A Not Totally New Idea After All

Dean Sigler Electric Powerplants, Sustainable Aviation Leave a Comment

Delos Aerospace patented an electric landing gear system as early as 2007, according to their web site.  Steven Sullivan, an alert blog reader, provided the following lead for your editor.

Delos says, “This revolutionary technology is a total systems integration of a fully electric landing gear and maneuvering system wherein axial flux disk motor/generators replace the old friction disk technology providing increased braking and maneuvering capability to the aircraft wherein there are many engineering benefits to eliminating the heat generated within friction based braking systems.”

Use of these brakes could reduce takeoff distances and increase range by reducing fuel weight otherwise required for takeoff and cruise.  Power would come from an auxiliary power unit (APU), currently part of most large jet aircraft, that would generate electricity to allow the wheels to “drive” the airplane from its parking space to the runway for takeoff, or on landing to take the airplane down the taxiway to its concourse gate.  These maneuvers alone could cut fuel weight by 1,200 pounds on the average airliner, and by up to 4,000 pounds on cross-continent or intercontinental “heavies.”

Besides these fuel savings, the electric gear converts kinetic energy from a landing into electrical power and “stores that electrical power onboard the aircraft using lightweight nano enhanced ultra-capacitors.  The stored energy is later used to motor the aircraft wheels in the taxiways and runways.”  This operation is similar to KERS (kinetic energy recovery systems) used on Formula 1 and Lemans racers.

Might ramp tugs be a thing of the past?

Dispensing with tow motors and tugs and eliminating attachments allows faster flight turnarounds and quicker trips to and from gates.

The brakes, being essentially brushless motors, have no brake pads or rotors to wear, cutting down on service and parts costs.

Since the brakes can spin up and overcome the initial rolling resistance on takeoff, they can reduce engine wear and allow lower throttle settings.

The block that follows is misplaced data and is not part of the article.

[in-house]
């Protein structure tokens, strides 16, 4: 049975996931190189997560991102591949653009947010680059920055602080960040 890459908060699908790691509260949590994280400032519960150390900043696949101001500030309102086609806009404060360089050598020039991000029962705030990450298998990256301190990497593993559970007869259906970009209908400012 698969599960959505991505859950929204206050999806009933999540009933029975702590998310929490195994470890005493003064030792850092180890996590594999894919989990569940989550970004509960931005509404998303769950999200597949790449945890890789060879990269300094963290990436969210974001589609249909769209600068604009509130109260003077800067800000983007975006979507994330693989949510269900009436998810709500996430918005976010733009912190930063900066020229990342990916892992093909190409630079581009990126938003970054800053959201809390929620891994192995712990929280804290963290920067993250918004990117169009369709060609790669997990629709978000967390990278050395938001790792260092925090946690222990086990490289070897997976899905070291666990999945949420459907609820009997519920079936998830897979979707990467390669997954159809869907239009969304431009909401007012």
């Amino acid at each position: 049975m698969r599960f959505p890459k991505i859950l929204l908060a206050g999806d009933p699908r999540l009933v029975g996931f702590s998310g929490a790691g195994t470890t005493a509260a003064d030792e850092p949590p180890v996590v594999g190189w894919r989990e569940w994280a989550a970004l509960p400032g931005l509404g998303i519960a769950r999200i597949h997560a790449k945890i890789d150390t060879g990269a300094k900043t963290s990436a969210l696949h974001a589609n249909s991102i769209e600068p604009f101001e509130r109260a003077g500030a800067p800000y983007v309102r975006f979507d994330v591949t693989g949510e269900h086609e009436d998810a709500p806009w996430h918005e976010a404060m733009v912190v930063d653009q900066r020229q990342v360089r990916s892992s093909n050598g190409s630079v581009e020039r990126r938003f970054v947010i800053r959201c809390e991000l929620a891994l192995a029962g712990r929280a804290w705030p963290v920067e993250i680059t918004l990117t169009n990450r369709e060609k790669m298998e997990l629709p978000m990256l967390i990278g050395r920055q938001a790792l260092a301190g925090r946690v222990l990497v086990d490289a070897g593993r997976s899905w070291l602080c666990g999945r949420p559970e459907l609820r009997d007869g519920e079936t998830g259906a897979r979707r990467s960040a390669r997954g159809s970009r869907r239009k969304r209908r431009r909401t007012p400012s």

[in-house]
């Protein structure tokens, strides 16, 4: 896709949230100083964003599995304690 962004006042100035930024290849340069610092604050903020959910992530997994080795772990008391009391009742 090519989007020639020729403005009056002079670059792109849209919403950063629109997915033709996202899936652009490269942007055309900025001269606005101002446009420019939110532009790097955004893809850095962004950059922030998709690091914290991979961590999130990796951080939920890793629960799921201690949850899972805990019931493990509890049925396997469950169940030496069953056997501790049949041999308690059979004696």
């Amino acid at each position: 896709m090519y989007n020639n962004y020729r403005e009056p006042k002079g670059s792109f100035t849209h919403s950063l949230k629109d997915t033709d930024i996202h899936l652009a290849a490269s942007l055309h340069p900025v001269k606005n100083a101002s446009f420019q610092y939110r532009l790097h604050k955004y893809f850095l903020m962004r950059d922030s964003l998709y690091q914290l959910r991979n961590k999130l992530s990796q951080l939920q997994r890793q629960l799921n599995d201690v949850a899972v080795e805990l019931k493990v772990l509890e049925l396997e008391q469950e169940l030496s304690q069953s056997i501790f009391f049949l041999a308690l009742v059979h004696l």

They allow better braking and provide smoother touchdowns since they can be pre-rotated to match the landing speed of the aircraft, and can then be more readily applied to retarding the forward motion of the aircraft.  Delos claims their all-electric system provides feedback 1,000 times faster than hydraulically-actuated systems and 100 times faster than other electrically-actuated systems, therefore adding to the effectiveness of automatic braking systems.

Aircraft with stationary wheels when landing drive those disks from 0 to over 1,000 rpm in a half-second.  This generates heat, sometimes requiring up to a half-hour cool-down before they can be safely used again.  This heat affects tire wear and causes damage to the tire’s internal structure, which leads to designers specifying heavier tires to counter these effects.  Delos claims that, “Conventional friction based brakes actually prevent effective levels of braking from occurring at very high power levels due to the fact that friction-based systems are much slower in feedback capability than that of a fully electrical system and the braking capacity diminishes as the friction-based brakes heat up” (and causing brake fade).

One plus this writer did not foresee is “the added benefit of adding gyroscopic stabilization to the aircraft by spinning up the landing gear tires prior to touchdown minimizing wake vortex wind influence caused by preceding large aircraft thus increasing the level of safety for smaller aircraft which could allow for shorter separation distances for aircraft thus further increasing airport capacity.”

Operators could benefit from reduced airport charges for towing and gate usage and the elimination of tug stress damage to aircraft, while airport neighbors would doubtless welcome reduced air and noise pollution.

The University of Lincoln, with funding from the Engineering and Physical Sciences Research Council (EPSRC), forms part of the Research Council’s UK Energy Program.  Their studies on how to improve aircraft efficiency led to using the power generated by the aircraft on landing to recharge batteries that would allow taxiing – or even feeding that power into the local electrical grid.

Earth Techling commented on the electric taxiing feature. “This seemingly small proposal is actually a big deal when considering the low fuel efficiency and noise pollution caused by using huge jet engines to tool around the runways. In fact, engine-less taxiing was made one of the key objectives post-2020 for the European aviation industry by the Advisory Council for Aeronautics Research in Europe (ACARE).”

University of Lincoln researchers claim energy would be captured and converted into electricity by motor-generators built into the landing gear. The electricity would then be stored and supplied to the in-hub motors in the wheels of the plane when it needed to taxi.

“When an Airbus 320 lands, for example, a combination of its weight and speed gives it around three megawatts peak available power,” project leader and professor Paul Stewart explained. “We explored a wide variety of ways of harnessing that energy, such as generating electricity from the interaction between copper coils embedded in the runway and magnets attached to the underside of the aircraft, and then feeding the power produced into the local electricity grid.”

Green Car Congress has a small debate over the actual power generated by a landing Airbus, but most numbers are substantial and would seem to provide enough energy to be shared with the airport infrastructure or stored in the aircraft to allow engine-less taxiing.

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